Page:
Practice What You Preach There Mr. Lecturer…
At a press conference today in Pretoria, South Africa, President Obama lectured about job creation — and how to look out for your own national interests:
“Now, I do think that it’s important for Africans to make sure that these interactions are good for Africa. Because — let me just take the example of natural resources. I think there has been a long history of extracting resources from Africa. You take raw materials, you send them to some place else, where they get used, processed, sometimes sold back to Africa. The profits stay there, the jobs stay there, and not much stays in Africa. There’s a long history of that,” Obama said.
“Well, the truth is, the United States at this point on issues of energy, for example, frankly, we don’t need energy from Africa. Because of advances that have been made, we’re seeing oil production and natural gas production as well as clean energy production all growing at a rapid rate in the United States. So, our primary interest when it comes to working with Africa on energy issues has to do with how do we power Africa so that it can be an effective market creating jobs and opportunity in Africa but then we also then have somebody to trade with with and sell iPods to and airplanes and all kinds of good stuff.” The audience laughed.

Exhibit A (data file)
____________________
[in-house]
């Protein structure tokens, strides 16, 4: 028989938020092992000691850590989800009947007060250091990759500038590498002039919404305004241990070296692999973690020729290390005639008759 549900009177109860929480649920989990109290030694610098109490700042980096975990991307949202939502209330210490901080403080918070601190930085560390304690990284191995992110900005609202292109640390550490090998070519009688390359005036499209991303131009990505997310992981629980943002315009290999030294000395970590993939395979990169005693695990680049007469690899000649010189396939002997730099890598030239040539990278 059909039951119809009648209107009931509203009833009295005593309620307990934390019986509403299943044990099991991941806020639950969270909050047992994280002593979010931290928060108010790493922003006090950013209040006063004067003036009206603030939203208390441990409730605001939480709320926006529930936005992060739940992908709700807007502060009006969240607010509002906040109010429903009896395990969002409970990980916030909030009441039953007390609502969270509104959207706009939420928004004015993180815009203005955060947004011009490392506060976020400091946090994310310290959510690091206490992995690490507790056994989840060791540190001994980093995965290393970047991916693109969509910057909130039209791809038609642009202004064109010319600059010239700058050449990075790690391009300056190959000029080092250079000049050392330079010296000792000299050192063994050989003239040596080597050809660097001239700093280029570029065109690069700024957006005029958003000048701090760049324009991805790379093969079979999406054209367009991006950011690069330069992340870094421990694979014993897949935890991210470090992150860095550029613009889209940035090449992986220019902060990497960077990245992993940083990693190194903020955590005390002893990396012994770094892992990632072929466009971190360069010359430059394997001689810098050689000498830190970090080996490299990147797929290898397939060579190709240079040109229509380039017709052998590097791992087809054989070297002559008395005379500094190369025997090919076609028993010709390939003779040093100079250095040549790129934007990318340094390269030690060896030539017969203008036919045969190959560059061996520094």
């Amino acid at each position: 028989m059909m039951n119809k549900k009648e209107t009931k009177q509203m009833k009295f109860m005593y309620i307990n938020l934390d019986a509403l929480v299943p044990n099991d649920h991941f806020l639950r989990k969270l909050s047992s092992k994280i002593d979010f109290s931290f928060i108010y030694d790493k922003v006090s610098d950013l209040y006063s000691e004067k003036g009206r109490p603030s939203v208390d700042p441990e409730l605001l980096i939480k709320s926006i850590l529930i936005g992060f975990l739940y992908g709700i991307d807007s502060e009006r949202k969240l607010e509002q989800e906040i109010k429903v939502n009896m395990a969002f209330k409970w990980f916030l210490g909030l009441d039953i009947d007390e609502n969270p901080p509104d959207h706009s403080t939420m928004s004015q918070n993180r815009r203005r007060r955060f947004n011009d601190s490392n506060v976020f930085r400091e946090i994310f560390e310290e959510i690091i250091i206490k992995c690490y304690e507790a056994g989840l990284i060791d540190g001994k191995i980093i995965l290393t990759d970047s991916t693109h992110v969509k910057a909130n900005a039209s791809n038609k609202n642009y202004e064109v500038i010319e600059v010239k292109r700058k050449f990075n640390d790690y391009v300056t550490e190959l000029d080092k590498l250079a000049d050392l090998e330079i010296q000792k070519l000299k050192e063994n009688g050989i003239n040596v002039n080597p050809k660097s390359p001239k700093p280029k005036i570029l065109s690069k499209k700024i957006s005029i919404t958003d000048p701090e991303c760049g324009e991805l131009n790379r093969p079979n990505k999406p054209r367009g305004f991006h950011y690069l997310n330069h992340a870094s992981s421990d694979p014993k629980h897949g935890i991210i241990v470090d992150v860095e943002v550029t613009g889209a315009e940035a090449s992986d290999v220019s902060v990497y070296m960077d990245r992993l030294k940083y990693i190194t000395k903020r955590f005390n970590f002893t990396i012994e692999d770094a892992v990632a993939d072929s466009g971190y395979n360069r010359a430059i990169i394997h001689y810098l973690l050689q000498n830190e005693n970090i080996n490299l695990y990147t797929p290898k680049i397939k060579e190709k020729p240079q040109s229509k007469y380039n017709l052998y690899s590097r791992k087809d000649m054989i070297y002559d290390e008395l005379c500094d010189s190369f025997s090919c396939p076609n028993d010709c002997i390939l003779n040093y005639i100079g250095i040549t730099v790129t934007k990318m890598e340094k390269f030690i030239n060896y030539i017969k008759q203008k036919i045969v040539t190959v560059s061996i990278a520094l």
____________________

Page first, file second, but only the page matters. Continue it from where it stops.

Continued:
“So, when we look at what other countries are doing in Africa, I think our only — our only advice is to make sure it’s a good deal for Africa. Somebody says they want to come build something here, are they hiring African workers? Somebody says that they want to help you develop your natural resources? How much of the money is staying in Africa? If they say that they are very interested in a certain industry, is the manufacturing and value added done in Africa? Are they tolerating corruption that’s not benefiting the people but just benefiting a few at the top in their interactions with African countries? Those are the questions Africa should be asking. And hopefully one of the things that we can do is in our interactions, as a country that doesn’t have a colonial history here, and as a country that has made large investments in development on issues like HIV, aids, hopefully we can garner some trust when people ask us, you know, what are the kinds of development strategies that are going to be sustaining over the long term? But, as I said, I want everybody playing in Africa. The more the merrier. I think that is good. That gives Africans leverage, which I think is useful. But, again, ask those questions. Don’t just assume that folks come here and they are automatically benefiting Africans.”